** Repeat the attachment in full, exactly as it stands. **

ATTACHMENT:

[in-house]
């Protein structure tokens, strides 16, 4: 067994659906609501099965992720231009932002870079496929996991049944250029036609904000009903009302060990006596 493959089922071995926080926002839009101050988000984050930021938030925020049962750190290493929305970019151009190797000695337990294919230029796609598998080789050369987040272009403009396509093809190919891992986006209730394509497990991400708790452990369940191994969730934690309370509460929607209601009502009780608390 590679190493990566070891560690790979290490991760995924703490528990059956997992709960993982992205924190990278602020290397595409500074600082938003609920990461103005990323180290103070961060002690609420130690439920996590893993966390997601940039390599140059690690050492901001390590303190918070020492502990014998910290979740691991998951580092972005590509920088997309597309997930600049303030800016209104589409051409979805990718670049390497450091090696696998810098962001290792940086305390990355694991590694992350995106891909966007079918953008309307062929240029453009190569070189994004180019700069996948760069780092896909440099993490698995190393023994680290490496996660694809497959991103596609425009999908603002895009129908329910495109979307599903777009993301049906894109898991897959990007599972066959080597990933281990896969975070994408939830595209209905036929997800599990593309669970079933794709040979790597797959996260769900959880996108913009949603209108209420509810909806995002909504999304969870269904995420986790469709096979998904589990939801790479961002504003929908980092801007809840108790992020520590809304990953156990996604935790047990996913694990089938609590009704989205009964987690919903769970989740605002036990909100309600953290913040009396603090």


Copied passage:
[in-house]
């Protein structure tokens, strides 16, 4: 067994659906609501099965992720231009932002870079496929996991049944250029036609904000009903009302060990006596 493959089922071995926080926002839009101050988000984050930021938030925020049962750190290493929305970019151009190797000695337990294919230029796609598998080789050369987040272009403009396509093809190919891992986006209730394509497990991400708790452990369940191994969730934690309370509460929607209601009502009780608390 590679190493990566070891560690790979290490991760995924703490528990059956997992709960993982992205924190990278602020290397595409500074600082938003609920990461103005990323180290103070961060002690609420130690439920996590893993966390997601940039390599140059690690050492901001390590303190918070020492502990014998910290979740691991998951580092972005590509920088997309597309997930600049303030800016209104589409051409979805990718670049390497450091090696696998810098962001290792940086305390990355694991590694992350995106891909966007079918953008309307062929240029453009190569070189994004180019700069996948760069780092896909440099993490698995190393023994680290490496996660694809497959991103596609425009999908603002895009129908329910495109979307599903777009993301049906894109898991897959990007599972066959080597990933281990896969975070994408939830595209209905036929997800599990593309669970079933794709040979790597797959996260769900959880996108913009949603209108209420509810909806995002909504999304969870269904995420986790469709096979998904589990939801790479961002504003929908980092801007809840108790992020520590809304990953156990996604935790047990996913694990089938609590009704989205009964987690919903769970989740605002036990909100309600953290913040009396603090």